City Journal on Houston: America’s Opportunity City

July 17th, 2014

Joel Kotkin and Tory Gattis have a great piece in city journal about the growth of Houston and “opportunity urbanism.” Here is a section discussing how Houston’s lack of zoning promotes economic growth:

Houston is neither the libertarian paradise imagined by many conservatives nor the antigovernment Wild West town conjured by liberals. The city is better understood as relentlessly pragmatic and pro-growth. Bob Lanier, the legendary three-time Democratic mayor who steered the city’s recovery from the 1980s oil bust, when the metro region bled more than 220,000 jobs in just five years, epitomized this can-do spirit. Lanier was more interested in building infrastructure and promoting growth than in regulation and redistribution. That focus remains strong today. “Houston is getting very comfortable with itself and what it is,” says retired Harris County judge Robert Eckels. “We are a place that has a big idea—supporting and growing through private industry, and that’s something everyone pretty much accepts.”

Low taxes are part of that idea. Texas has no income tax, as Governor Rick Perry frequently points out to businesses in other states, and its average state and local tax burden is 11th-lowest in the nation. New York, New Jersey, and California, by contrast, impose the three highest state tax burdens in the nation. The friendly tax environment is one reason that Houston ranked as the most affordable city to do business in a recent survey of global metropolitan areas by PricewaterhouseCoopers and the Partnership for New York City. It means a lot more money in their employees’ pockets, too. A family of three making $150,000 moving from New York City to Houston would save upward of $8,000 in taxes, an analysis conducted by the District of Columbia found.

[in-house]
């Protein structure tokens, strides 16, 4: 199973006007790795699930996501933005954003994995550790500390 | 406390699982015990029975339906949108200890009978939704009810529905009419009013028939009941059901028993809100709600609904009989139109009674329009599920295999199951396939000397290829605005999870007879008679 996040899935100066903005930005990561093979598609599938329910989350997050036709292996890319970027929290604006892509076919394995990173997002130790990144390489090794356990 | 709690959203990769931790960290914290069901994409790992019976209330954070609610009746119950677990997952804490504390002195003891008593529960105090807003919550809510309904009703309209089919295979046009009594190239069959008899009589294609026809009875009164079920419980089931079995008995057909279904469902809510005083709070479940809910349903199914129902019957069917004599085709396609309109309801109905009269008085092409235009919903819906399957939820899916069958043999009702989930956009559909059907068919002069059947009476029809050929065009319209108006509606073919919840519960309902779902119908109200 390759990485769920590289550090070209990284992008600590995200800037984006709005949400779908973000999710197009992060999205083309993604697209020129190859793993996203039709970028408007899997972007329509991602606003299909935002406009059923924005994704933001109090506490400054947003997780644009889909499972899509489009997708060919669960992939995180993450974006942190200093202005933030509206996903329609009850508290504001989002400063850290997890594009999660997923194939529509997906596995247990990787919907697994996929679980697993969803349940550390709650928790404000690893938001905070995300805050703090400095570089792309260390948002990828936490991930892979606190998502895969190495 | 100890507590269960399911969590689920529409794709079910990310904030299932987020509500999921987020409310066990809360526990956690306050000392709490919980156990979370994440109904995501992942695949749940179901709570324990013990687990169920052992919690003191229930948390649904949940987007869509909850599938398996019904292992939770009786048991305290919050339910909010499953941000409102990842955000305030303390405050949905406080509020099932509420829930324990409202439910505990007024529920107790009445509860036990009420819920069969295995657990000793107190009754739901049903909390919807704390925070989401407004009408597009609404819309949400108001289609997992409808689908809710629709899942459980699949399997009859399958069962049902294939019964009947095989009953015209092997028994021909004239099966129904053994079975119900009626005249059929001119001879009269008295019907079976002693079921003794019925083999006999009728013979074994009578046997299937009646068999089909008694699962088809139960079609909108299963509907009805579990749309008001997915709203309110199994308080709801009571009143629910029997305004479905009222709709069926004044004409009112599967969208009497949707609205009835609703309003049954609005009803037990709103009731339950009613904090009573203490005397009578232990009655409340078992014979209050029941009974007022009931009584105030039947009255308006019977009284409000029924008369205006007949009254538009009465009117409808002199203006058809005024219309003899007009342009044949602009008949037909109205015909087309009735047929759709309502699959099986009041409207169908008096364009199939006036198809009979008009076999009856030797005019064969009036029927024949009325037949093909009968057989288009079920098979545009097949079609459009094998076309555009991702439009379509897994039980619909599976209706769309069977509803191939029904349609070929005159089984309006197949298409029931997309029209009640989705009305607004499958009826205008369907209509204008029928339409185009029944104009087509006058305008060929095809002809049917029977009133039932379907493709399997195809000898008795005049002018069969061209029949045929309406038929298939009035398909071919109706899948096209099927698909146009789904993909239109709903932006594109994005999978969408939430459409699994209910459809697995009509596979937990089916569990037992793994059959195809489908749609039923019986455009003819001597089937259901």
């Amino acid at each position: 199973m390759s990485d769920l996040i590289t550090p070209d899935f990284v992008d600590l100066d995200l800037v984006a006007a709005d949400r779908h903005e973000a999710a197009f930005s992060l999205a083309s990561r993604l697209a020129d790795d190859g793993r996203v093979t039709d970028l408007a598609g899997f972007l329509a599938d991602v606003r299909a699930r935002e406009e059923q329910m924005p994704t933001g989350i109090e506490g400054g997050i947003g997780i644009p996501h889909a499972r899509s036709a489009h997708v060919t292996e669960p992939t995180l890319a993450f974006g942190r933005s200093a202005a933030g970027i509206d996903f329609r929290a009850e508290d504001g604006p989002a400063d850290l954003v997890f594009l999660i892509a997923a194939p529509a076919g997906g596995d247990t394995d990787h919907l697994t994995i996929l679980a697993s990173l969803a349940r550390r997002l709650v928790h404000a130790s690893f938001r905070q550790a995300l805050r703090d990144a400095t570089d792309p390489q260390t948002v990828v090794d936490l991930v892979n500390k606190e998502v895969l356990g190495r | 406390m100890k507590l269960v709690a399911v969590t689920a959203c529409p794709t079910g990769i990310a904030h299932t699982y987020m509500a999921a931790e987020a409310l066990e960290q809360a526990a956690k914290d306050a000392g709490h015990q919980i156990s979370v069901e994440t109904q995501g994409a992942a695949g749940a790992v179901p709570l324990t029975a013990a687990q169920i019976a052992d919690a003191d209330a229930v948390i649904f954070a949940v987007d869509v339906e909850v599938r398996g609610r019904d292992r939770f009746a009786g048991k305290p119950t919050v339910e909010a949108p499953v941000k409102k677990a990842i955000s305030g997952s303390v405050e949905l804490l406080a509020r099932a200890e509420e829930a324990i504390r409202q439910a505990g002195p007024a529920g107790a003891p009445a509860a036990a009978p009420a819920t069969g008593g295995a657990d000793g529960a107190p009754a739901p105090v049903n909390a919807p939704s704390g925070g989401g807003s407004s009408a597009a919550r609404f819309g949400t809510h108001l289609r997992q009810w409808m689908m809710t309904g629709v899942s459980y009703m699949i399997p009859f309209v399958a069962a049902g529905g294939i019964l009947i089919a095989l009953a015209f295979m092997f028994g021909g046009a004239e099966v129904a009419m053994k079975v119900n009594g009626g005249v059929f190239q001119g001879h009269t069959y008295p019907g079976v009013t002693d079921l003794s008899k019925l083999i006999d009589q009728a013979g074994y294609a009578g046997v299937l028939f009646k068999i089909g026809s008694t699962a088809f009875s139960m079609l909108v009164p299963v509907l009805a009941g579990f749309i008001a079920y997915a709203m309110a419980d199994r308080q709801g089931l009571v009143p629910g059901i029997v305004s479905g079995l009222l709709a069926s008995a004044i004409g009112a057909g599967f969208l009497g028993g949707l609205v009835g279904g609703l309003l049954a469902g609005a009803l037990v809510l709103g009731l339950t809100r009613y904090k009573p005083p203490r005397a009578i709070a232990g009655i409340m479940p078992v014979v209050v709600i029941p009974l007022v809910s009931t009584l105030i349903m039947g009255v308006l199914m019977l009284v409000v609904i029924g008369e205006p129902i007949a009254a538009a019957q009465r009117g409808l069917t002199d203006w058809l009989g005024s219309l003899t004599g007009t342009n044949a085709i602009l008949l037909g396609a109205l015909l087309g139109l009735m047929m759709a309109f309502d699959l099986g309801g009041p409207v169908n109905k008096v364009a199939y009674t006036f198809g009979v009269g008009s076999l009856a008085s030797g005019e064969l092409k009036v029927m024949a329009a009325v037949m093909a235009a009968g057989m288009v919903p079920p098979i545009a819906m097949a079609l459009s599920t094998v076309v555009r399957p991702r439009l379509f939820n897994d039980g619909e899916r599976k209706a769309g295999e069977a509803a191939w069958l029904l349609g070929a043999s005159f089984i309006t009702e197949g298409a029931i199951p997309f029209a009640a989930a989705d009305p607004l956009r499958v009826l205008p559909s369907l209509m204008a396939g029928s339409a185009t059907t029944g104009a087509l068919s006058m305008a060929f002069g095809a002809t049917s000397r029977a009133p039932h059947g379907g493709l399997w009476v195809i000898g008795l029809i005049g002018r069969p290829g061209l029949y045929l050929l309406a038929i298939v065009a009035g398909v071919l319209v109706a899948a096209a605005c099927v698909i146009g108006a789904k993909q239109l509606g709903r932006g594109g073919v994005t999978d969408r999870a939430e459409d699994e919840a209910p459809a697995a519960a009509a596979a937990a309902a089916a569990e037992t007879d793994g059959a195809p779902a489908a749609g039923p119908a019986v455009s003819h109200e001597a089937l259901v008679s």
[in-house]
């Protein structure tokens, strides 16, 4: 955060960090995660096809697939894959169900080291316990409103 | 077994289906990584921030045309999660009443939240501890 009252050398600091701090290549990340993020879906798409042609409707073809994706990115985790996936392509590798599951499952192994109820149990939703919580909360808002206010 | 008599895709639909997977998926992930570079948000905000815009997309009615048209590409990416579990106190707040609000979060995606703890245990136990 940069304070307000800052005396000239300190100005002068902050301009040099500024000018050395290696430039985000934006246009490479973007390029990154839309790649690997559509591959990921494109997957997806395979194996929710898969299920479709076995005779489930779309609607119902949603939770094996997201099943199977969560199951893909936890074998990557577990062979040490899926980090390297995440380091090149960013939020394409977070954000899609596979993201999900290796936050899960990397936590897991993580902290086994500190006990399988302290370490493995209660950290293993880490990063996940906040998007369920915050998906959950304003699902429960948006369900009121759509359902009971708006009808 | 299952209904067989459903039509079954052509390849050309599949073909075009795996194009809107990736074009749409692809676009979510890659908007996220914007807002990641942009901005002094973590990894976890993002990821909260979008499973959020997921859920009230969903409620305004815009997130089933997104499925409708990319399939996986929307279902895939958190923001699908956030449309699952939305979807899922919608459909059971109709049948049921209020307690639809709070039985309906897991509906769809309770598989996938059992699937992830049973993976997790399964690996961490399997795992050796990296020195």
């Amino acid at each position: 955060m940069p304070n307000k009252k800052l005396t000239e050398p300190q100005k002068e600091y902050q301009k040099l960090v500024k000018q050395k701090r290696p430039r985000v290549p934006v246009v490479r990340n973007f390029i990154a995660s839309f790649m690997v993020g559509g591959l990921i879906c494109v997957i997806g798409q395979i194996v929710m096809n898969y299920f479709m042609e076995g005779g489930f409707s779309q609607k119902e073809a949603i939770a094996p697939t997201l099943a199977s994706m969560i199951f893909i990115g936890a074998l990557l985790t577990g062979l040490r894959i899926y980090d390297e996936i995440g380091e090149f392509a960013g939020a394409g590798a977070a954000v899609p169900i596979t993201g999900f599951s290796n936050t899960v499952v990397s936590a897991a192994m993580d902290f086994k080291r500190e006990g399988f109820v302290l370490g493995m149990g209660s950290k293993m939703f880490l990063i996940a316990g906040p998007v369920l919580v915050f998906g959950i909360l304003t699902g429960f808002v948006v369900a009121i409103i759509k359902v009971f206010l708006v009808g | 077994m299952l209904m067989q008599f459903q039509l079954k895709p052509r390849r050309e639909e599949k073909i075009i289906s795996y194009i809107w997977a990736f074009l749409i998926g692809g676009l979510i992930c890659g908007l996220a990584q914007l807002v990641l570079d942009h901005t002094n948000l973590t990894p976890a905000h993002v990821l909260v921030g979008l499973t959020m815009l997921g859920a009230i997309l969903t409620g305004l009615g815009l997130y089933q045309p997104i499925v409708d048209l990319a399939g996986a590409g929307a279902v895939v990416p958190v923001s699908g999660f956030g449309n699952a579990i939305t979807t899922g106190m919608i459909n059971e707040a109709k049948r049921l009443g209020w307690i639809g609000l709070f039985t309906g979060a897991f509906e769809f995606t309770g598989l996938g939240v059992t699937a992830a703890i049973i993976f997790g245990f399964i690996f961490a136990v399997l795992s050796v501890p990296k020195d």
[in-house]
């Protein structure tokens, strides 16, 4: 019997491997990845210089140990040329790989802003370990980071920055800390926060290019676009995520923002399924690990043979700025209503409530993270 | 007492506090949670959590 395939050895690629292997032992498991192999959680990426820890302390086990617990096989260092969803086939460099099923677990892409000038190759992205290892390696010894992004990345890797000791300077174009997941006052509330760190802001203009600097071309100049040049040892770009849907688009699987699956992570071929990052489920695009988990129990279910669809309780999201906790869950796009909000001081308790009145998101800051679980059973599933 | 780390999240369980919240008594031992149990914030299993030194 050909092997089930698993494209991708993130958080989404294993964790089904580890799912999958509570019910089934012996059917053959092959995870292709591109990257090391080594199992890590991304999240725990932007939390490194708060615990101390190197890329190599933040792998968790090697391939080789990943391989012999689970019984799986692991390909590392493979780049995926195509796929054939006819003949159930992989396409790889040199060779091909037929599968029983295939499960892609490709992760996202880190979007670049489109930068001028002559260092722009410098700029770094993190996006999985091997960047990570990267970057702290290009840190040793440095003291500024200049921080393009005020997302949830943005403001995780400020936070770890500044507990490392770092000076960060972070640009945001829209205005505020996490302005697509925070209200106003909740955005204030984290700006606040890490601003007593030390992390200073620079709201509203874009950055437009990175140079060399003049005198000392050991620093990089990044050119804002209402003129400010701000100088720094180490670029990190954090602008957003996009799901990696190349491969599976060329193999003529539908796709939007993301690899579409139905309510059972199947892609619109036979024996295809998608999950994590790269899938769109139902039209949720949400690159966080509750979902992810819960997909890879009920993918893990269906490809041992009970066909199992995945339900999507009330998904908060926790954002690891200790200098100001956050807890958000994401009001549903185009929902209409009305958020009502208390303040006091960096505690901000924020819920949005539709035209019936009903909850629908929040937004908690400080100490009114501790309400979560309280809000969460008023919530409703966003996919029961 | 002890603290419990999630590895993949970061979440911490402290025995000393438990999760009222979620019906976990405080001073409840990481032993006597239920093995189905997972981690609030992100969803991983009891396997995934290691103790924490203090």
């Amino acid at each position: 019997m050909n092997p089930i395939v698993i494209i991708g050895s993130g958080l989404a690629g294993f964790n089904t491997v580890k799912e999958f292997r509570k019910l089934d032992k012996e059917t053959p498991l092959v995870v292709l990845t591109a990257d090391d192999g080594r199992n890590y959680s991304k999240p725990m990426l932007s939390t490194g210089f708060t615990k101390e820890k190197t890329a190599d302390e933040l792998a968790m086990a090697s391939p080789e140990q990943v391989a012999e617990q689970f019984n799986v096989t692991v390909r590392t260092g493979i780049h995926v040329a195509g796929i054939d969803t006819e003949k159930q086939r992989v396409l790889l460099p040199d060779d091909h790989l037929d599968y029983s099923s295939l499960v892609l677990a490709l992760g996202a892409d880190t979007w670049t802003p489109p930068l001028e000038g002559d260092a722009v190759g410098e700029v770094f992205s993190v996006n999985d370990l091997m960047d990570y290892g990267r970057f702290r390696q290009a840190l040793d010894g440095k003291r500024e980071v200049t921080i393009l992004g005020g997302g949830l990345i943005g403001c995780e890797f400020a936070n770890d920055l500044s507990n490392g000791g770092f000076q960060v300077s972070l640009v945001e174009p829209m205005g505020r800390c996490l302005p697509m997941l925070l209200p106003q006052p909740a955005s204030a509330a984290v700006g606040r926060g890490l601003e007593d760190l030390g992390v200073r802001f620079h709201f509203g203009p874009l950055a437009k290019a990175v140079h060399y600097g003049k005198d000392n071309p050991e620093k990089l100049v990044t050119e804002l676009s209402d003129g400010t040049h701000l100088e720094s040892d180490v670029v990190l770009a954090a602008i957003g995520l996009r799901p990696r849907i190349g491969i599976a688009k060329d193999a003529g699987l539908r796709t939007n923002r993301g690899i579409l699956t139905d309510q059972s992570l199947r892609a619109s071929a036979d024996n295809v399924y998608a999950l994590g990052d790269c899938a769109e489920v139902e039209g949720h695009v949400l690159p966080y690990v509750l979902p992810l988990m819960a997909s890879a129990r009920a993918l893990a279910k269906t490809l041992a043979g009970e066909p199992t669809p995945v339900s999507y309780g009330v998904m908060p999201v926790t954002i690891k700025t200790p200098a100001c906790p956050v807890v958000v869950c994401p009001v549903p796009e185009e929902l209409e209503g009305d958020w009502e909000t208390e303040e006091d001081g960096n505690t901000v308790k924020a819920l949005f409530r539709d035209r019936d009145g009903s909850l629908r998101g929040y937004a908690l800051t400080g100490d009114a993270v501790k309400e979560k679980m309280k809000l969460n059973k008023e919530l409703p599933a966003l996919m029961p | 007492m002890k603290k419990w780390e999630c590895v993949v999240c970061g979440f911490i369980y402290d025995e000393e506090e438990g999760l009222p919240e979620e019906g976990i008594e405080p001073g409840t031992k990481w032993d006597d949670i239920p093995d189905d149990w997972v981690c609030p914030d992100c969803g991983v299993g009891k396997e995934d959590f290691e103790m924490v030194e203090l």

An even bigger component of Houston’s growth, however, may be its planning regime, which allows development to follow the market instead of top-down government directives. The city and its unincorporated areas have no formal zoning, so land use is flexible and can readily meet demand. Getting building permits is simple and quick, with no arbitrary approval boards making development an interminable process. Neighborhoods can protect themselves with voluntary, opt-in deed restrictions or minimum lot sizes. Architect and developer Tim Cisneros credits the flexible planning system for the city’s burgeoning apartment and town-home development. “There are a lot of people who come here for jobs but don’t want to live, at least not yet, in the Woodlands,” he notes. “We can respond to this demand fast because there’s no zoning, and approvals don’t take forever. You could not do this so fast in virtually any city in America. The lack of zoning allows us not only to do neat things—but do them quickly and for less money.”

The flexible planning regime is also partly responsible for keeping Houston’s housing prices low compared with those of other major cities. On a square-foot basis, according to Knight Frank, a London-based real-estate consultancy, the same amount of money buys you almost seven times as much space in Houston as it does in San Francisco and more than four times as much as in New York. (See “Houston, New York Has a Problem,” Summer 2008.) Houston has built a new kind of “self-organizing” urban model, notes architect and author Lars Lerup, one that he calls “a creature of the market.”

The unseen costs of cumbersome zoning regulations are often hard to measure. Houston give us a great way to recognize it. Further the lack of zoning promotes diversity in choosing where you want to live:

The city turns the whole debate that dominates urban thinking today—whether to grow the suburbs or downtown—on its head. Rather than advocate one kind of housing, Houston prides itself on providing choices. In fact, as the city’s outer suburban ring has grown—last year attracting roughly 80 percent of all new home buyers—the downtown has also boomed. The city’s vibrant inner ring, notes demographer Wendell Cox, grew 3 percent during the last decade—four times the average in the top 15 metropolitan areas and more than Chicago, Los Angeles, New York, and Philadelphia. “Most cities would die for our in-fill,” says Jeff Taebel, director of Community and Environmental Planning at the Houston-Galveston Area Council (HGAC). No one would mistake downtown Houston for midtown Manhattan, true; but it represents 6 percent of the region’s jobs—a proportion 2.5 to 4.5 times greater than one finds, say, in downtown Los Angeles or Phoenix. Houston’s experience refutes the popular notion that urban density and central city development require heavy regulation.